Everyone knows the U.S. economy is teetering on the edge of recession in the next year, but no one knows if it will tip. Today nobody can not say for sure whether the troubles in the housing market and financial markets spill over enough to halt the economic growth in 2008.
The following are 5 warning signs in US economy for 2008.
1. Credit markets
Libor, interest rate spreads.
The spread between the London Interbank Overnight Rate, or Libor, and an ultrasafe 3-month Treasury bill has recently been 75 basis points, but is usually about 10. If the spread returns to normal, the danger from the credit squeeze could be over and the economy might escape without too many scratches.
The biggest unknown in the economy right now is the condition of short-term credit markets that big businesses rely on for their immediate funding needs. Some of those markets are functioning well, but others are clogged up. Some firms, especially those in the mortgage business, can't sell commercial paper at any price. Other companies can't get funding from banks because banks are hoarding their reserves.
2 . Capital spending
Investments in core equipment. Profits.
If companies can't borrow money, they'll turn increasingly to their own internal funds from profits to finance expansion projects. The good news is that many companies are sitting on loads of retained earnings and have the capacity to invest, but many others will feel the squeeze as profit growth slows in 2008.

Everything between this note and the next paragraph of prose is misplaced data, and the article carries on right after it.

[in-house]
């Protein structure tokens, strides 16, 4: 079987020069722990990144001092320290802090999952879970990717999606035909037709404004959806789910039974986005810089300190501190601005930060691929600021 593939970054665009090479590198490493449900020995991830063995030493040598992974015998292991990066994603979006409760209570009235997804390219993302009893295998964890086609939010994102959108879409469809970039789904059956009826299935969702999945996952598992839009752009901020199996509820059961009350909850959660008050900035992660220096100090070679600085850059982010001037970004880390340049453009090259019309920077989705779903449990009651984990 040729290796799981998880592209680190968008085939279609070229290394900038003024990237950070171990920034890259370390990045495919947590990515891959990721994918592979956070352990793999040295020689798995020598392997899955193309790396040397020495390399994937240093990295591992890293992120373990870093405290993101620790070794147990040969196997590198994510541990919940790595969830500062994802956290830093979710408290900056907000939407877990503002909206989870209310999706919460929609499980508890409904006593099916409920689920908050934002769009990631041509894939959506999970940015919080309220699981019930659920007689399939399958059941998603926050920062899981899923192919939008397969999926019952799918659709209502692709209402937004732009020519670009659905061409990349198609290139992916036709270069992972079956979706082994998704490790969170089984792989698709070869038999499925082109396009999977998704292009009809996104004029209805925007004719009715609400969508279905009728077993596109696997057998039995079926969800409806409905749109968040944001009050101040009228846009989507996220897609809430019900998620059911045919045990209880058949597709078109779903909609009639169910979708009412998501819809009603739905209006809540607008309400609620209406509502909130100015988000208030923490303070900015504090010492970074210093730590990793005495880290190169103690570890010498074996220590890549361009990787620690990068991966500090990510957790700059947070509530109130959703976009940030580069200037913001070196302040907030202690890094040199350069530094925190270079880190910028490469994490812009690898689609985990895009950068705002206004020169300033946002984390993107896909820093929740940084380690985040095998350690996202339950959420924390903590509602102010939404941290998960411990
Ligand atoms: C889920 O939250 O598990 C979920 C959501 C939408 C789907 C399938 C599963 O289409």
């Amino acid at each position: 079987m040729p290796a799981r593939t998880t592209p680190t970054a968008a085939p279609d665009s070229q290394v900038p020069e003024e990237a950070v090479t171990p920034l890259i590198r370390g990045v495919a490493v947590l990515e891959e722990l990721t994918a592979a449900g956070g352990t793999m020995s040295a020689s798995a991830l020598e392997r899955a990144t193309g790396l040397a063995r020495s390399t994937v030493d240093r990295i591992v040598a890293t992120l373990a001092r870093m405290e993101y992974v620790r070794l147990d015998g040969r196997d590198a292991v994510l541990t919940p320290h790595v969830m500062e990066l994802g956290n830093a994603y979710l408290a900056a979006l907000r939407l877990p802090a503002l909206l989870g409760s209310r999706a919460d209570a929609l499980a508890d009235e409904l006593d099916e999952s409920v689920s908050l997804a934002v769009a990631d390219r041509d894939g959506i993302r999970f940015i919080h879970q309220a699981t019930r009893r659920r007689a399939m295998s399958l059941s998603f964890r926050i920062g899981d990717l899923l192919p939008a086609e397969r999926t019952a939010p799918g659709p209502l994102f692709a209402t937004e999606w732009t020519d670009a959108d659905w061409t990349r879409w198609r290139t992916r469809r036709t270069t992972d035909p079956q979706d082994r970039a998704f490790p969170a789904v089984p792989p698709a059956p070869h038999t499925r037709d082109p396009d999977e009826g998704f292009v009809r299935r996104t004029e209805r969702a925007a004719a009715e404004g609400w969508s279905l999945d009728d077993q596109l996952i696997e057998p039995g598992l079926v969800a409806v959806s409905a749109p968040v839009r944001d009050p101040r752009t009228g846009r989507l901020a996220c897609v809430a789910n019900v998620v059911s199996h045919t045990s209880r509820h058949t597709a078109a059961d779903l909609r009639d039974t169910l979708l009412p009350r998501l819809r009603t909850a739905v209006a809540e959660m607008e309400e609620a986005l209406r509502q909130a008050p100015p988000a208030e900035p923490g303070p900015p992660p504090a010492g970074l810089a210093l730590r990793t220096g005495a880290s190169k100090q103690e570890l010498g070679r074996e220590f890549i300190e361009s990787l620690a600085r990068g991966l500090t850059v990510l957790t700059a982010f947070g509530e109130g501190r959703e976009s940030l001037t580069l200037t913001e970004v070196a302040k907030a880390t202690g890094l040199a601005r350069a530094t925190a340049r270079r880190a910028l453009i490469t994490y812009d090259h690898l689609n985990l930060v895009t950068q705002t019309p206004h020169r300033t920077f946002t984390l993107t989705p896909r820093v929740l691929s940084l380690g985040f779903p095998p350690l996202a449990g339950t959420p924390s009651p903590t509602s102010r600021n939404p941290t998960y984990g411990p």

3 . Oil prices
Crude oil futures prices. Core inflation rates.
If there's anything worse than recession, it's stagflation, a condition that combines slow growth and rising prices. As well as determining whether inflation remains steady and manageable or explodes out of control, the price of oil could be a major factor in how fast the global economy grows.
The good news so far: Core inflation remains moderate. But inflation hawks on the Fed and in the private sector worry that an inflationary psychology could be taking hold that could push all prices higher.
On the growth side of the equation, the good news is that the global economy has been able to adjust to $80 a barrel oil without killing growth. What we don't know is whether the global economy can thrive under the double whammy of higher energy prices and slower American growth. Would China's growth stumble?
4 . Exports
Exports, the value of the dollar, global growth rates
If there's one bright spot in the U.S. economy, it's the growth of exports. With the dollar weakening, U.S. producers are once again gaining market share in the global market place. Slowly, the U.S. economy is transforming from a nation that builds too many homes to a nation that makes tradable goods.
The number of homes on the markets, housing starts.
Housing has been the big drag on the economy for several years and will probably be so again in 2008.
Home builders have been trying to slash their inventory of unsold homes, but haven't made much progress because sales are falling as fast as new construction is. The official inventory statistics understate how bad it really is for builders because they don't account for canceled sales.
Few observers expect any growth from housing in the next year, although some expect the bottom to come by midyear, while others don't hold out any hope for 2008 at all. If the inventory of homes on the market falls enough, the housing market could stop being such a negative.
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American experts compensate the lack of facts with forecasts, assumptions and recommendations. This suggests that they are nothing but part of the big propaganda machine of the West